As our attention turned to a focus on access, we innovated by creating resources and opportunities for members to earn CPD efficiently and from the safety of their homes.

Recordings of archived meetings and webcasts quickly proved a great way to accomplish this goal. Whether members were looking for topic refreshers or background on current issues, they now had finger-tip access to hours of banked CIA material.

The CIA’s e-learning platform offered another buoy of support. The tool, which went live on January 1, 2020, allows members to complete the mandatory Professionalism Module remotely through a combination of self-study and online resources. With an ever-expanding library of professionalism-oriented case studies to choose from, members were able to test their knowledge of the Rules of Professional Conduct and their application to specific case scenarios.

While we hope to return to in-person meetings one day, virtual has increased our capacity to welcome a broader range of audiences. As more virtual opportunities are added to our events line up, we look forward to keeping our members informed, engaged, and most importantly, connected.


COVID-19 affected universities and their students immensely. Carefully planned semesters shifted online as campuses shut down, dormitories closed, and assessments went digital.

Like many, the CIA’s education partners and accredited universities faced innumerable challenges, working hard to help students complete their academic year under the University Accreditation Program (UAP) standards.

Established in 2012, the CIA’s UAP, comprised of eleven Canadian universities, enables candidates to earn up to, and any of, six Associate-level exam credits (P/1, SRM, FM/2, IFM/3F, LTAM, and STAM) toward ACIA and FCIA qualification through accredited university education, subject to meeting minimum grades established by the CIA.

To date, the CIA has granted close to 1100 exam credits to more than 650 candidates.

From the onset of the pandemic, the Institute took a proactive approach, supporting its accredited universities in developing an adapted framework to ensure smooth continuity and thoroughness of the program. With university exams transitioning online by mid-March, it ushered in a new dimension of considerations that had to be addressed.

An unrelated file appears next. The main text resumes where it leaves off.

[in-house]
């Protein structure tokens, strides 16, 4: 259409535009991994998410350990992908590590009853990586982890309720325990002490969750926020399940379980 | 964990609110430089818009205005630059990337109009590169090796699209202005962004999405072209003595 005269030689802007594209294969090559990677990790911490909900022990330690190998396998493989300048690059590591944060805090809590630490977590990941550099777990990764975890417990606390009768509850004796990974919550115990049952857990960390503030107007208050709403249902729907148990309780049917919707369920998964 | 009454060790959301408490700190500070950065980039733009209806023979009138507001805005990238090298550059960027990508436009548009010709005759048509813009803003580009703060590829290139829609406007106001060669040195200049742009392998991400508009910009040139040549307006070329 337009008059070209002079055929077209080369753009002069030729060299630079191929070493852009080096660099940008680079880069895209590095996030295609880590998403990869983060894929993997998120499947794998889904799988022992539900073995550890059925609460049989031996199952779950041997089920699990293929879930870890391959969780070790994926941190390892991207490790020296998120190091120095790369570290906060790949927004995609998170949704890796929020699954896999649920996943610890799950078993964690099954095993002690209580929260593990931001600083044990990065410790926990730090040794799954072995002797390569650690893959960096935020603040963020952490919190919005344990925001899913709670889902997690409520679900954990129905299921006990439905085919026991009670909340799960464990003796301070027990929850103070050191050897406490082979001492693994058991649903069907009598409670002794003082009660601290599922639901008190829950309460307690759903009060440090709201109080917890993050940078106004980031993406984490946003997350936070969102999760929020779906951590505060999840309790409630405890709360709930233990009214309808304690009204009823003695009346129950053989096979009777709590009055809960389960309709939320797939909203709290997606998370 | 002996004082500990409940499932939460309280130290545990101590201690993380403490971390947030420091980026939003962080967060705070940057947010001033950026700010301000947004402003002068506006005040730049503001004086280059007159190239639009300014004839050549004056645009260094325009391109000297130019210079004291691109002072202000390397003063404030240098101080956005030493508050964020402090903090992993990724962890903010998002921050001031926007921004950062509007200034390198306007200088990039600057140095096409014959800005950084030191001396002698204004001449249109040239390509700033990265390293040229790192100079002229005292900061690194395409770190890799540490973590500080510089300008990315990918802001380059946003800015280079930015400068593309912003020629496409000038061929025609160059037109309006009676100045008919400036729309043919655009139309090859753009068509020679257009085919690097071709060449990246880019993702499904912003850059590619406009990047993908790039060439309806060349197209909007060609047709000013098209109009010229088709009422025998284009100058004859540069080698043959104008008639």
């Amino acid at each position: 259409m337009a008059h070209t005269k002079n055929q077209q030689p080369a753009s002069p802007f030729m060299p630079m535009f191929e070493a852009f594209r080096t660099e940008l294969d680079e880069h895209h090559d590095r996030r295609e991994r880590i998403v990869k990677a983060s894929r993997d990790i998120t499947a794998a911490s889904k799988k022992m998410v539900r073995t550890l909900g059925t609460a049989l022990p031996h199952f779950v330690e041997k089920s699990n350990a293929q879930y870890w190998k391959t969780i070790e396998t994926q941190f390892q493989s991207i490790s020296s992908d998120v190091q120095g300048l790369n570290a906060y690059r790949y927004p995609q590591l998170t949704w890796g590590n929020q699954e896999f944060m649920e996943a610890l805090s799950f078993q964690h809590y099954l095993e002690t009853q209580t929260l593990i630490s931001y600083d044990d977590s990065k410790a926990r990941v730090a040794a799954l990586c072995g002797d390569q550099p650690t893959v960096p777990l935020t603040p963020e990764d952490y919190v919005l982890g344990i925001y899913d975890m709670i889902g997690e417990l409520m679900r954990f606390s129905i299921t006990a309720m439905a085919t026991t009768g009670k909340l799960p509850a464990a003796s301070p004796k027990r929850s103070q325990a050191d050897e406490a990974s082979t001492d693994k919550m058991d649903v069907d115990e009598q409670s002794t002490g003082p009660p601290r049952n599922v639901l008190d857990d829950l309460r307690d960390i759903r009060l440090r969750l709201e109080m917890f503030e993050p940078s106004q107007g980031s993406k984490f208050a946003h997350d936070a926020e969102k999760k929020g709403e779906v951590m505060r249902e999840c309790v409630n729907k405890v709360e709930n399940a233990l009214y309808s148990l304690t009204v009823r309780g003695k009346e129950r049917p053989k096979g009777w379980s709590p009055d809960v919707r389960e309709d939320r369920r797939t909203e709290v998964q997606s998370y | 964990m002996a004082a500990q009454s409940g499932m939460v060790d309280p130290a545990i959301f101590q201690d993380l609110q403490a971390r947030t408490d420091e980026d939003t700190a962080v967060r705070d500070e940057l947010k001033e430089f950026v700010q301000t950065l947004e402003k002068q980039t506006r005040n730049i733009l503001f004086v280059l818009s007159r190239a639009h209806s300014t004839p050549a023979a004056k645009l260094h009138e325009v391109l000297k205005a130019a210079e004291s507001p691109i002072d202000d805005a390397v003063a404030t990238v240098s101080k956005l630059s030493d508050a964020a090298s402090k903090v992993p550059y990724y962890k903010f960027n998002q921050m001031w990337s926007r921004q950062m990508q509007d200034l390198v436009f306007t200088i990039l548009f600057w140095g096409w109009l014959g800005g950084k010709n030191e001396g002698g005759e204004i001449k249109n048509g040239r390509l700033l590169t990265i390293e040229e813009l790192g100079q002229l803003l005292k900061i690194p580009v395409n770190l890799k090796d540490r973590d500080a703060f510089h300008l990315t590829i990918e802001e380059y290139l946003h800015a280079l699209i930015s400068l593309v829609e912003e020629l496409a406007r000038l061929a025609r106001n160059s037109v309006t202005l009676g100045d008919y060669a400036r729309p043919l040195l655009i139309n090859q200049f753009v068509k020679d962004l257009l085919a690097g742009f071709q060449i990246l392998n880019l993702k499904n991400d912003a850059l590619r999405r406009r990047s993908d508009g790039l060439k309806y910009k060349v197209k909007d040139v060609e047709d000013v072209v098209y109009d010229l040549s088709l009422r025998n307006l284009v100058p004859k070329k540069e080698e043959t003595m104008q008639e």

Through extensive dialogue, accredited universities kept the CIA up to date on the measures taken to deal with syllabus coverage and concerns around the preservation of academic integrity. Leveraging advanced technology to administer assessments, universities used examination platforms to change or permute questions and administer time-stamped, fixed-scheduled testing.

By September, the threat of a second wave crushed all hopes of a return to normalcy. Un-jilted, universities pressed forward with more elaborate planning for course offerings.

Looking for guidance, accredited universities called on the CIA to help update CIA preferred practices on remote exam administration in the context of accreditation – an abetment that was well received by the Institute’s partners.

Looking ahead, the CIA and its eleven accredited universities will continue to work hand-in-hand to preserve the respected rigour known to the actuarial education and those who study it.

All in all, COVID-19 has forced us to re-examine our approach to learning. Technology and adapting evaluation methods are innovations that have proven highly effective, helping students and practitioners meet the evolving educational requirements of an evolving profession.

This is the second of five articles from Together, Apart: the 2020-2021 CIA Annual Report. Read the first article, A pandemic year to remember, and the next article, Actuaries’ expertise at home and abroad.